Earlier this month, Spanish satellite operator Hispasat announced it was joining SKY Perfect JSAT as a strategic investor in an exciting new satellite operator, LeoSat — who could become a main player in the Low Earth Orbit (LEO) satellite market. This is a huge strategic move for the operator and an indicator that it cannot rely on just Geostationary Orbit (GEO) satellites for growth. Hispasat Chief Executive Officer (CEO) Carlos Espinós talks to Via Satellite about the key reasons behind investing in LeoSat and his company’s hopes for the LEO market.
VIA SATELLITE: Why did you decide to become a strategic investor in LeoSat? What do you see as the long-term benefits for Hispasat?
Espinós: The satcom market has changed dramatically in the last few years, so we are heading toward a future of integrated technologies in which the LEO constellations will bring new growth opportunities to the operators. New and greater connectivity demands are already emerging and they cannot be completely fulfilled just with the current geostationary satellites, so we will have to go to different solutions adapted to those different needs.
An investment in LeoSat unlocks that LEO market for Hispasat. We consider it as a key opportunity to opening up new markets and delivering business growth. Thanks to its unique architecture for data communication and its focus on the enterprise market, we believe there will be very strong demand for the LeoSat solution.
VIA SATELLITE: What do you see as the major challenges in making the LeoSat investment a success? Given that there are a number of other LEO constellations planned, how confident are you that LeoSat will be one of the winners?
Espinós: Thanks to its optical meshed network, LeoSat has crucial features from both satellite and networking technology that gives this constellation important competitive advantages — ubiquity, high capacity, low latency, high security, simplified architecture, and gateway independence. Those features, together with its clear focus on the Business-to-Business (B2B) market, make LeoSat an option with high levels of future profitability and success.
VIA SATELLITE: How do you expect the collaboration with SkyPerfect JSAT to work? Why do you think they are good partner for Hispasat?
Espinós: For Hispasat, JSAT is a perfect option as a partner in this kind of agreement. We don’t have any beam or market overlapping, so we are just working on the same side, with mutual trust and adding our know-how to LeoSat. Hispasat and JSAT have a relationship that is complementarity and understanding and will ease a collaborative, shared leadership of this initiative.
VIA SATELLITE: We did an interview with Mark Rigolle recently and he said Hispasat will be taking a look the satellite configuration and constellation. Do you anticipate that this could lead to major changes?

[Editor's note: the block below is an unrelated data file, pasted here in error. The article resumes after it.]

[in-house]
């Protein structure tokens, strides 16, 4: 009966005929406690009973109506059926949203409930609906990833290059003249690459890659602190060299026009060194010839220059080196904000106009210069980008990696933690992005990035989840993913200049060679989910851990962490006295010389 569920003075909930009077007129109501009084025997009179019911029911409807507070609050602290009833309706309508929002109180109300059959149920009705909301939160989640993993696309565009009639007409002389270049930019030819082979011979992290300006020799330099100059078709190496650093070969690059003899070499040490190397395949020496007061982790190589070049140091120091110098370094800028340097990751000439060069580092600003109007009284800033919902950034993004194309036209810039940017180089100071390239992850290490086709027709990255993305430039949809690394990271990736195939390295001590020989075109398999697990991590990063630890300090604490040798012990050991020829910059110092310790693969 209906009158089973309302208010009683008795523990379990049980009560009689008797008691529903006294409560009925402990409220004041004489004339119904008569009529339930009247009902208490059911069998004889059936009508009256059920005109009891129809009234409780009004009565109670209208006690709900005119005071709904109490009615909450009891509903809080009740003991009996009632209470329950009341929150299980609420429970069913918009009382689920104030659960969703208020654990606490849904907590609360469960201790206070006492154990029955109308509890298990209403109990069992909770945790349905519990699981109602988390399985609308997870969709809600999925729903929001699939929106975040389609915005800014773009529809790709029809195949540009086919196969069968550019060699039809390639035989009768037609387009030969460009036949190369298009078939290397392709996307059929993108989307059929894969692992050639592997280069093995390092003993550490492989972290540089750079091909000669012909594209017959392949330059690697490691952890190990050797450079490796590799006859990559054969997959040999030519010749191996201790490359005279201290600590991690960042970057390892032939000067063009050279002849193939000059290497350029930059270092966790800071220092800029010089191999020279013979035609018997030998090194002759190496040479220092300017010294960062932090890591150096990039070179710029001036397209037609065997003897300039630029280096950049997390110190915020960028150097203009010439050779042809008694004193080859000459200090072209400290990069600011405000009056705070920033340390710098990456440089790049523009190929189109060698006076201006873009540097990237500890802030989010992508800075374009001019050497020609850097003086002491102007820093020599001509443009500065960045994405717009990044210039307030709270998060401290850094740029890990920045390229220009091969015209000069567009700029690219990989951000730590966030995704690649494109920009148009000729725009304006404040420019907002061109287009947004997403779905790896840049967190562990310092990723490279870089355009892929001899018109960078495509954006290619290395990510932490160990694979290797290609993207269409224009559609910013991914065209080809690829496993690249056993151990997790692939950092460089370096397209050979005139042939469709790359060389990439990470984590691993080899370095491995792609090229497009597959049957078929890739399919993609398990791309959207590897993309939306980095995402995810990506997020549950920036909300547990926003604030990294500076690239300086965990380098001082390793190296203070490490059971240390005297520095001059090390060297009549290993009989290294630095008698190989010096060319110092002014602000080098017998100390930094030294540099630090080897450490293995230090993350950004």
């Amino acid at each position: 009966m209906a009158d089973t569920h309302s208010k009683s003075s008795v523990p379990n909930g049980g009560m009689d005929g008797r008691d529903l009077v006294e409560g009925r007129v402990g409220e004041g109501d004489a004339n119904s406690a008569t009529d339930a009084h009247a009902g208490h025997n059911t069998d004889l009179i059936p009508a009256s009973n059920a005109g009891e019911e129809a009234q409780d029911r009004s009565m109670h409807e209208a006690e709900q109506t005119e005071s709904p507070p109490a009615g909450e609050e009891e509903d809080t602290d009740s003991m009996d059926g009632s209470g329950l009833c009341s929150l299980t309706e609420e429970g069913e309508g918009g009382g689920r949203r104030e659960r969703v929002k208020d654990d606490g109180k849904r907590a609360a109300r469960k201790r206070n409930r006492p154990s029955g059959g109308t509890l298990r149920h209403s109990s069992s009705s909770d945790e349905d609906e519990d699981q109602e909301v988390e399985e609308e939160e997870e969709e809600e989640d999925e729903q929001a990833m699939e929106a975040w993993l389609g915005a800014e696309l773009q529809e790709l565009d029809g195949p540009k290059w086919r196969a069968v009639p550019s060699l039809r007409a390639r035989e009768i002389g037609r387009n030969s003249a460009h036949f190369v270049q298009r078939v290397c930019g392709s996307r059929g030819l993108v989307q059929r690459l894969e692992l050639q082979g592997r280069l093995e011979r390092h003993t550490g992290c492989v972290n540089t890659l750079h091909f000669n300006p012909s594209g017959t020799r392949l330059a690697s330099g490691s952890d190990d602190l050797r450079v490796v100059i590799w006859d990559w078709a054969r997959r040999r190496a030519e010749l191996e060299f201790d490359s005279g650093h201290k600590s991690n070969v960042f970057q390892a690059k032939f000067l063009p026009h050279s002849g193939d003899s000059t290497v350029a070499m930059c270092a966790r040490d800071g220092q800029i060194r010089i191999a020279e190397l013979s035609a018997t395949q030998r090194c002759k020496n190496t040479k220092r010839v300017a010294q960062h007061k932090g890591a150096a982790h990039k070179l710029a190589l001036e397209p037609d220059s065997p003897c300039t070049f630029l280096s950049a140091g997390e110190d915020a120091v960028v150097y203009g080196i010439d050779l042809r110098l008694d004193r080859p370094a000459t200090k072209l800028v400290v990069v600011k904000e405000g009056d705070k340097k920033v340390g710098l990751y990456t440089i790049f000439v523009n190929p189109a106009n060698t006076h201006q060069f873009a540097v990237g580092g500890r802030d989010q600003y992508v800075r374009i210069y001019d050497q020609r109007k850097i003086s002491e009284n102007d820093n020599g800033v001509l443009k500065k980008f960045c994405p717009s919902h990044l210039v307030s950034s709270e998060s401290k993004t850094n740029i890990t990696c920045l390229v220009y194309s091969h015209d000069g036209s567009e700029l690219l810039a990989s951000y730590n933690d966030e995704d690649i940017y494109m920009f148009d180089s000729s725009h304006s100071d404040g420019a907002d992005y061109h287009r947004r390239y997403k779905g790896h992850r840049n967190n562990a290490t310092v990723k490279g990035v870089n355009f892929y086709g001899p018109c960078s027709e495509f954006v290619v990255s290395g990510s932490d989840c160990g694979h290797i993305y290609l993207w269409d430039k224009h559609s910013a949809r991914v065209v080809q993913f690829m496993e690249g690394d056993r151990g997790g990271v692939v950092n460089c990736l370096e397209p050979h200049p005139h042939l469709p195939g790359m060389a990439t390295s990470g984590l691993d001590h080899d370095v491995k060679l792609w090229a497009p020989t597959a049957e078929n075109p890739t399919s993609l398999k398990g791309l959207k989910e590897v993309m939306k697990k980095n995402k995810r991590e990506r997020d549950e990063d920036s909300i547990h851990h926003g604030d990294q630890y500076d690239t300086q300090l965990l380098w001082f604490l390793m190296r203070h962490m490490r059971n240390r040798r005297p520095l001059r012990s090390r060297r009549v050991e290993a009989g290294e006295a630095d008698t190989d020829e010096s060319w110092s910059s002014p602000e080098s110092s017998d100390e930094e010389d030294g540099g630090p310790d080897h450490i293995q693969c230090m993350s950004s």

Espinós: It is very early for us to answer that question, as we need to first review in detail the different elements of the technical design. What it is very important to us is to make sure that we are taking advantage of all the possible technological improvements at satellite and ground segment level to make the system more efficient, and providing better services to our customers.
VIA SATELLITE: How important is it for a traditional GEO operator like Hispasat to have a non-GEO strategy? Do you expect to be investing less in GEO satellites going forward? Is the future of satellite broadband going to be in LEO rather than GEO?
Espinós: Since its beginning, Hispasat has maintained a profound vocation for innovation, derived from the commitment to its customers — for which it always seeks the best solutions and services. That is the reason that has led us now, in these times of new demands and paradigm shifts, to explore ways that can enlarge the core of our business, geostationary satellites, in new verticals that demand different characteristics from those we offer from GEO satellites. The LeoSat system will allow us not only to respond to those demands, but mainly, to broaden the role of the satellite in the telecommunications market with infrastructures that complement the geostationary ones.
VIA SATELLITE: Could you tell us about your capital expenditure plans for new satellites?
Espinós: Our future plans involve increasing our capacity in orbit. Besides this investment in LeoSat, we are also analyzing other investments in GEO, including new Very High Throughput Satellite (VHTS) solutions, and even in new technologies like High Altitude Pseudo Satellites (HAPS). Our approach is to consider all the possibilities offered by technological advances in order to provide the best response to the demands of our customers and the new information society.
VIA SATELLITE: How has Hispasat performed in the first part of the year? How difficult has it been to grow revenues in this environment?
Espinós: Our industry is in the middle of a profound transformation process. Under such context, we expected 2018 to be a challenging year for the whole satellite industry, and for Hispasat as well, — and this is proving to be right. Having said this, we are performing very much as forecasted and we expect to finalize the year in line with our plans and objectives.
But it’s true that under these conditions, it is difficult to increase revenue. On one side, there is good news — there is a substantial need for connectivity out there (especially in regions such as Latin America, where we have a strong presence), and the services we provide can address a part of this demand. On the other side, increased competition from other telecom infrastructures and among satellite operators is putting pressure on prices. In addition, our customers are taking more time to decide, due to overall uncertainty. The way we are facing these challenges is by strengthening our key partnerships and by developing new business model, which will help unveil new opportunities or accelerate others.